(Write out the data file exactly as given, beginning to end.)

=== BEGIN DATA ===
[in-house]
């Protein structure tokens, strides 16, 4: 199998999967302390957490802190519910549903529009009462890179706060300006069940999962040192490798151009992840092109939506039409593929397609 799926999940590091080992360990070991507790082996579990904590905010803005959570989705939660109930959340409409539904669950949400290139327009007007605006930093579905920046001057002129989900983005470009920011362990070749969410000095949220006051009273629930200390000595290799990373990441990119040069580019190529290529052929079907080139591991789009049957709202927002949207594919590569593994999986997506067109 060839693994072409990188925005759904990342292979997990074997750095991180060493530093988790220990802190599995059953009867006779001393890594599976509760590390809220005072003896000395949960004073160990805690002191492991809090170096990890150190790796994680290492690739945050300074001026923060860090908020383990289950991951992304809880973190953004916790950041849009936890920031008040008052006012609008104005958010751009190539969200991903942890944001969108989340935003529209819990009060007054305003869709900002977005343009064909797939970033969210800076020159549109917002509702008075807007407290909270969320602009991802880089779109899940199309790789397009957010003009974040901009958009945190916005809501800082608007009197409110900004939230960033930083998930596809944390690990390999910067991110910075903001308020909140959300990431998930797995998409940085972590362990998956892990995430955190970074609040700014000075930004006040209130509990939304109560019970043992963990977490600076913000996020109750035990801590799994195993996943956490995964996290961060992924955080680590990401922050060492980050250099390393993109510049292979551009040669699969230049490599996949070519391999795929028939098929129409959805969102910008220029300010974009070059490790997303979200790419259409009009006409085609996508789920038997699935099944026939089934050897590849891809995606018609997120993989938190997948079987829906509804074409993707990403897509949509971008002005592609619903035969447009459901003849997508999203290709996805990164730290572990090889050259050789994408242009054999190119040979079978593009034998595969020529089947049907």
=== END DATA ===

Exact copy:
[in-house]
């Protein structure tokens, strides 16, 4: 199998999967302390957490802190519910549903529009009462890179706060300006069940999962040192490798151009992840092109939506039409593929397609 799926999940590091080992360990070991507790082996579990904590905010803005959570989705939660109930959340409409539904669950949400290139327009007007605006930093579905920046001057002129989900983005470009920011362990070749969410000095949220006051009273629930200390000595290799990373990441990119040069580019190529290529052929079907080139591991789009049957709202927002949207594919590569593994999986997506067109 060839693994072409990188925005759904990342292979997990074997750095991180060493530093988790220990802190599995059953009867006779001393890594599976509760590390809220005072003896000395949960004073160990805690002191492991809090170096990890150190790796994680290492690739945050300074001026923060860090908020383990289950991951992304809880973190953004916790950041849009936890920031008040008052006012609008104005958010751009190539969200991903942890944001969108989340935003529209819990009060007054305003869709900002977005343009064909797939970033969210800076020159549109917002509702008075807007407290909270969320602009991802880089779109899940199309790789397009957010003009974040901009958009945190916005809501800082608007009197409110900004939230960033930083998930596809944390690990390999910067991110910075903001308020909140959300990431998930797995998409940085972590362990998956892990995430955190970074609040700014000075930004006040209130509990939304109560019970043992963990977490600076913000996020109750035990801590799994195993996943956490995964996290961060992924955080680590990401922050060492980050250099390393993109510049292979551009040669699969230049490599996949070519391999795929028939098929129409959805969102910008220029300010974009070059490790997303979200790419259409009009006409085609996508789920038997699935099944026939089934050897590849891809995606018609997120993989938190997948079987829906509804074409993707990403897509949509971008002005592609619903035969447009459901003849997508999203290709996805990164730290572990090889050259050789994408242009054999190119040979079978593009034998595969020529089947049907």